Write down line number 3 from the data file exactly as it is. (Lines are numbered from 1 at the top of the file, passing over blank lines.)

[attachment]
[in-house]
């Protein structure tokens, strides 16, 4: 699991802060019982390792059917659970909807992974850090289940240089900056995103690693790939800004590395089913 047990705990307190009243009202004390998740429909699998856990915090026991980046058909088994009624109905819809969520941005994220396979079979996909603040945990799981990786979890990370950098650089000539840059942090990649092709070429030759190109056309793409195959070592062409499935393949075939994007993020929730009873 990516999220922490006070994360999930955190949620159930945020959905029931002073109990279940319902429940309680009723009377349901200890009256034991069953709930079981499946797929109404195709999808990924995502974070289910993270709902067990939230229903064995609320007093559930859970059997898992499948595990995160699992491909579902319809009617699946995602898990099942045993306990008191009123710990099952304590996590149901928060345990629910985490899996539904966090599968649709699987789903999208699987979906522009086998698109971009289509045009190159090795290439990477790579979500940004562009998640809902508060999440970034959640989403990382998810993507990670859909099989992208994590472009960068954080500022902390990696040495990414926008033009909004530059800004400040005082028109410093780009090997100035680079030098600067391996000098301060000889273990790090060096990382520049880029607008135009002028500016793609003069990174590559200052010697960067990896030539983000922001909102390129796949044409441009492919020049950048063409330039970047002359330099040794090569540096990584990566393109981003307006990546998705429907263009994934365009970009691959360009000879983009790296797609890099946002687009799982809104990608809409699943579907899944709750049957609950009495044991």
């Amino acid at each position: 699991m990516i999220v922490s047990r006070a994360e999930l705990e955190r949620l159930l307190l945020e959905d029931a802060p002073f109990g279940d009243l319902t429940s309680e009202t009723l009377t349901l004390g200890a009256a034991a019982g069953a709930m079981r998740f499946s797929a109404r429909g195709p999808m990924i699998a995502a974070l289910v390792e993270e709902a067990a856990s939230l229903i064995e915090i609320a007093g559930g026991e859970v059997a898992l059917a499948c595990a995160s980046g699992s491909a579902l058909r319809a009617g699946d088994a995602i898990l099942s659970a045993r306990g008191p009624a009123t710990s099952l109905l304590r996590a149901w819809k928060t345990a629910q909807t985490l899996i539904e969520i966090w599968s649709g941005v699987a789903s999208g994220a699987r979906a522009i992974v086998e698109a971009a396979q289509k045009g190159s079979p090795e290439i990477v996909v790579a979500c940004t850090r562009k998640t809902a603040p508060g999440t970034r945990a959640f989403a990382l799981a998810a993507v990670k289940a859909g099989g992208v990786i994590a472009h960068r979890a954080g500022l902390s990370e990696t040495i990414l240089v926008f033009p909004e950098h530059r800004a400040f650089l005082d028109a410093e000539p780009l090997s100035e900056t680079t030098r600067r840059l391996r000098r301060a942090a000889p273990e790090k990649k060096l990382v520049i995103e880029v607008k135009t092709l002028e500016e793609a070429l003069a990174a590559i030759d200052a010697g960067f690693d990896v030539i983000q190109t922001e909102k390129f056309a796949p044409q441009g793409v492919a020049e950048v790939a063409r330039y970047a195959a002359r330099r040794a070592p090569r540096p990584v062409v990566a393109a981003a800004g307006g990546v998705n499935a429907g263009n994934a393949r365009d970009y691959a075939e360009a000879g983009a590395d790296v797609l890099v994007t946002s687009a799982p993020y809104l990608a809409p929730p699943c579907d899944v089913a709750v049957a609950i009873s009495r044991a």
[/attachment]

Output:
């Amino acid at each position: 699991m990516i999220v922490s047990r006070a994360e999930l705990e955190r949620l159930l307190l945020e959905d029931a802060p002073f109990g279940d009243l319902t429940s309680e009202t009723l009377t349901l004390g200890a009256a034991a019982g069953a709930m079981r998740f499946s797929a109404r429909g195709p999808m990924i699998a995502a974070l289910v390792e993270e709902a067990a856990s939230l229903i064995e915090i609320a007093g559930g026991e859970v059997a898992l059917a499948c595990a995160s980046g699992s491909a579902l058909r319809a009617g699946d088994a995602i898990l099942s659970a045993r306990g008191p009624a009123t710990s099952l109905l304590r996590a149901w819809k928060t345990a629910q909807t985490l899996i539904e969520i966090w599968s649709g941005v699987a789903s999208g994220a699987r979906a522009i992974v086998e698109a971009a396979q289509k045009g190159s079979p090795e290439i990477v996909v790579a979500c940004t850090r562009k998640t809902a603040p508060g999440t970034r945990a959640f989403a990382l799981a998810a993507v990670k289940a859909g099989g992208v990786i994590a472009h960068r979890a954080g500022l902390s990370e990696t040495i990414l240089v926008f033009p909004e950098h530059r800004a400040f650089l005082d028109a410093e000539p780009l090997s100035e900056t680079t030098r600067r840059l391996r000098r301060a942090a000889p273990e790090k990649k060096l990382v520049i995103e880029v607008k135009t092709l002028e500016e793609a070429l003069a990174a590559i030759d200052a010697g960067f690693d990896v030539i983000q190109t922001e909102k390129f056309a796949p044409q441009g793409v492919a020049e950048v790939a063409r330039y970047a195959a002359r330099r040794a070592p090569r540096p990584v062409v990566a393109a981003a800004g307006g990546v998705n499935a429907g263009n994934a393949r365009d970009y691959a075939e360009a000879g983009a590395d790296v797609l890099v994007t946002s687009a799982p993020y809104l990608a809409p929730p699943c579907d899944v089913a709750v049957a609950i009873s009495r044991a």